There’s been a lot of talk recently about how science is defined and who does it best. I don’t much care to follow that, because it makes me stomp around my room shouting at the walls, and that’s a waste of time. I’d rather discuss science in a way that makes other people shout at the walls. So here are the ten things I would enforce, in the science department, if I ran a country. Any country at all.
10. Creationism is Only Discussed Publicly if it Involves a Randomly Selected Creation Story
This goes for all debates, articles, and talking heads on TV news shows. Anyone can talk about teaching Creationism as a scientific theory or advocate for it. The catch would be that, before they go into the debate, the city hall meeting, or the tv show, they would head to a computer, press a button, and one of the many creation stories would pop up on screen for them to use. So on any given day, or television set, you would see people advocate for teaching kids that the world was created by Odin and the human race emerged from between his toes, or that the Titans are trapped in Tartarus and the human race was created when Gaea the Earth banged Uranus the Sky, and so on. Not only would it add a great deal of variety and novelty to the debate, it would neatly separate out those who think Creationism has scientific merit and those who just want to teach their own religion.
9. Companies That Do Health Research on Their Own Products Must Disclose the Results to the Government
Hi tobacco companies! Hi! Companies do internal studies on their own products all the time. They use what they learn to find better ways to market their substance, and better areas of research. From time to time, though, those studies seem to indicate something sinister. Obviously, companies can’t be forced to outright publish their results or their hard-earned data might be used by their competitors. It seems, though, that someone needs to be watching. And that someone watching, if they see something really troubling, needs to then turn the study over to the actual public.
8. Every Study That Uses Public Funds is Published Publicly
This is as much to help scientists as to help everyone else. A lot of public money is spent on a lot of scientific studies. Those studies, if they are judged (often by people who volunteer their time) to be worthy of publication, are published in journals far less widely read than the people who do the work, or the people who need the work, would like. Scientific journal subscriptions can be massively expensive, and a barrier to people having the scientific information they, kind of, paid for.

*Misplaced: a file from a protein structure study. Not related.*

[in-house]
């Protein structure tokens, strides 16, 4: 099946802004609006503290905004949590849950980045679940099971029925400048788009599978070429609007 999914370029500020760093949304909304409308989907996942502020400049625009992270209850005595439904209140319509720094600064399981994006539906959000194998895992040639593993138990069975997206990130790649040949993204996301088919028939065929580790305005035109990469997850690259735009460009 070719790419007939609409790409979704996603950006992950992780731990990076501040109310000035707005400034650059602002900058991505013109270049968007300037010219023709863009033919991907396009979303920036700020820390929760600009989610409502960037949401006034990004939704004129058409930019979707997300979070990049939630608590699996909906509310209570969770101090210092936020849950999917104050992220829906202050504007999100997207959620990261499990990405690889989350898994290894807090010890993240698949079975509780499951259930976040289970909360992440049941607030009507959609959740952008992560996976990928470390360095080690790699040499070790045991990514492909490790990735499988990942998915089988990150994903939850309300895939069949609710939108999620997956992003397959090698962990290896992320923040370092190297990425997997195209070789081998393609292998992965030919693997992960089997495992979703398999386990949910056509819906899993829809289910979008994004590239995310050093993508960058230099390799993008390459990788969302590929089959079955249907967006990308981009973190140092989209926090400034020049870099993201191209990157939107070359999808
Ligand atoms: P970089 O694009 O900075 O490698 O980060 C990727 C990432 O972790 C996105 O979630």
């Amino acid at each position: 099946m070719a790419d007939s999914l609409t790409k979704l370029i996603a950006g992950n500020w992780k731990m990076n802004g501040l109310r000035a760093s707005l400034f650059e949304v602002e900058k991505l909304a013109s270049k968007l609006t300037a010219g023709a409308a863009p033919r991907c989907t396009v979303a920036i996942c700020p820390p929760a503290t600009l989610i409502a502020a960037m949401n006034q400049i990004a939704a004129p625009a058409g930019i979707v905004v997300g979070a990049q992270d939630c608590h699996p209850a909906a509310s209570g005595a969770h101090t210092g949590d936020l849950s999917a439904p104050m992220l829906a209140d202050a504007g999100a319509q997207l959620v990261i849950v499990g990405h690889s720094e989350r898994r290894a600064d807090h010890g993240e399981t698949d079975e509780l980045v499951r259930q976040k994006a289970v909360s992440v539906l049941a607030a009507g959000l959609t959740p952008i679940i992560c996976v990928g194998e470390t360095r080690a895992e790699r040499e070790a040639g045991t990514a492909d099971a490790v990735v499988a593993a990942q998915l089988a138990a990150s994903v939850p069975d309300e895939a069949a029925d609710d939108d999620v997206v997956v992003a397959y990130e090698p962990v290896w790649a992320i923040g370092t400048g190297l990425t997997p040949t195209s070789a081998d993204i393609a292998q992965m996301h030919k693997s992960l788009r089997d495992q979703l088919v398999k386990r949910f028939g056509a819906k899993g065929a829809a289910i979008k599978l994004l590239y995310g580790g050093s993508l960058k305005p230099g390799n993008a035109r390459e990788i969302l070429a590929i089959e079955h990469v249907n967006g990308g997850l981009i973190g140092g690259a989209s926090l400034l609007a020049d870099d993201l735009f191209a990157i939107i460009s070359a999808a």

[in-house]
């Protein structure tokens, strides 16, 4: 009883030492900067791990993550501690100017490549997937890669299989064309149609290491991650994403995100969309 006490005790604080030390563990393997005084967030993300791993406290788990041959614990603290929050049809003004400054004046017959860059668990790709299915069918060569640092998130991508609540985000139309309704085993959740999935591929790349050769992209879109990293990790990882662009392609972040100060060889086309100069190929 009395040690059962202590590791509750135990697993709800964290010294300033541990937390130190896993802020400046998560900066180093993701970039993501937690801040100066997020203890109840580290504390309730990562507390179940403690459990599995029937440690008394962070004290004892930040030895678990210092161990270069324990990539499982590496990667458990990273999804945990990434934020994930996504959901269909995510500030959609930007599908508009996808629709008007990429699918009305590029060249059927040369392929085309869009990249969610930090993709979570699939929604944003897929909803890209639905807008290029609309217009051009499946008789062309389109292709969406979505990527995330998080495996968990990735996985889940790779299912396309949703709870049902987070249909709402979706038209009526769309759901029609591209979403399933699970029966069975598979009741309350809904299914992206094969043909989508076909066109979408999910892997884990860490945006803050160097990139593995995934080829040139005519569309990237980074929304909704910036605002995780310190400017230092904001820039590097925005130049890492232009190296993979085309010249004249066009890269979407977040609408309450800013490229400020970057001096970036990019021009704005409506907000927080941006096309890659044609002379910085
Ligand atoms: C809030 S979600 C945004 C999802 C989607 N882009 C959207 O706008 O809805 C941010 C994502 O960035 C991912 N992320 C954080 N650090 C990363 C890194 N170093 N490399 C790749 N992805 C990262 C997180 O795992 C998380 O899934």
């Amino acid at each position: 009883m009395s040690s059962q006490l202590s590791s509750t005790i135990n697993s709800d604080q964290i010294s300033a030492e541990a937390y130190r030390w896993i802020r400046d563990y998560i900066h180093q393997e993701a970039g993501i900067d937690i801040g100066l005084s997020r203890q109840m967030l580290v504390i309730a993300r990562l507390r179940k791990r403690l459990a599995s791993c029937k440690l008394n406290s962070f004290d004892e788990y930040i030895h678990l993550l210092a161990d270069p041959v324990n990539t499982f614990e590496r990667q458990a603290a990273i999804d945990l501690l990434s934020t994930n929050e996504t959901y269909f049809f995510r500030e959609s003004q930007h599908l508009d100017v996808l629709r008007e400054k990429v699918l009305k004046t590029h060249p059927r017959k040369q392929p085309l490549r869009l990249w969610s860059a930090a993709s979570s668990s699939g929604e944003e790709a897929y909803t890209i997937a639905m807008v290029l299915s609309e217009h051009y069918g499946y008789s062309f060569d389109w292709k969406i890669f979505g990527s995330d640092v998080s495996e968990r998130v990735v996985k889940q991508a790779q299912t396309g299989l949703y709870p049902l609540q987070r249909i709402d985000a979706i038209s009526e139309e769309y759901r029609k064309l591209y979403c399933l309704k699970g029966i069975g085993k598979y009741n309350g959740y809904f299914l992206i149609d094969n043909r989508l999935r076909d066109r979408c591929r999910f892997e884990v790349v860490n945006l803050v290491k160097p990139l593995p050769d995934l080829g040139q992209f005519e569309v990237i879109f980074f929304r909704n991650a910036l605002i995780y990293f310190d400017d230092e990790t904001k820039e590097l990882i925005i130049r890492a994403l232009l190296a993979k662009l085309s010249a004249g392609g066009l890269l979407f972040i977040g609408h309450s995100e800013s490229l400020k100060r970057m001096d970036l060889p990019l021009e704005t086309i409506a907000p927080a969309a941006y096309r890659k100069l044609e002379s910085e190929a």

7. Scientists Must Come Up With A Different Word for “Theory” When Used in a Scientific Sense
Look, it’s obvious that people simply can’t handle this one. Oh, they’re okay with gravity. Some start taking issue with relativity. And then? Then we get into other theories and people start saying, “Well, well, you know, that’s just like, uh, your opinion, man.” No. No it is not. I like the way ‘theory’ trips off the tongue, and I like, generally, when scientific terminology has everyday applications as well, because it lends richness to the language of both the scientific and the everyday. But this one’s caused enough grief. Just make up a word and use that.
6. The Government Shall Always Be Building One “City of the Future”
Every few years in a magazine, or every time Disney builds a new theme park, people start showing off a ‘City of the Future.’ It’s stylish and minimalist, sometimes with innovative new public transportation systems, sometimes with extraordinary vertical farms, sometimes with inspiring or insane cooperative ways to power the city, and always with building that look like soaring groups of white wings. None of those cities actually happened, did they? And why? Because no one built them. America has a growing population that has to live somewhere. It’s time to just build one. Pick a place and really do it right. It could be a boon to research and a goad for other cities to modernize. If nothing else, it will make for a fascinating documentary in a few decades.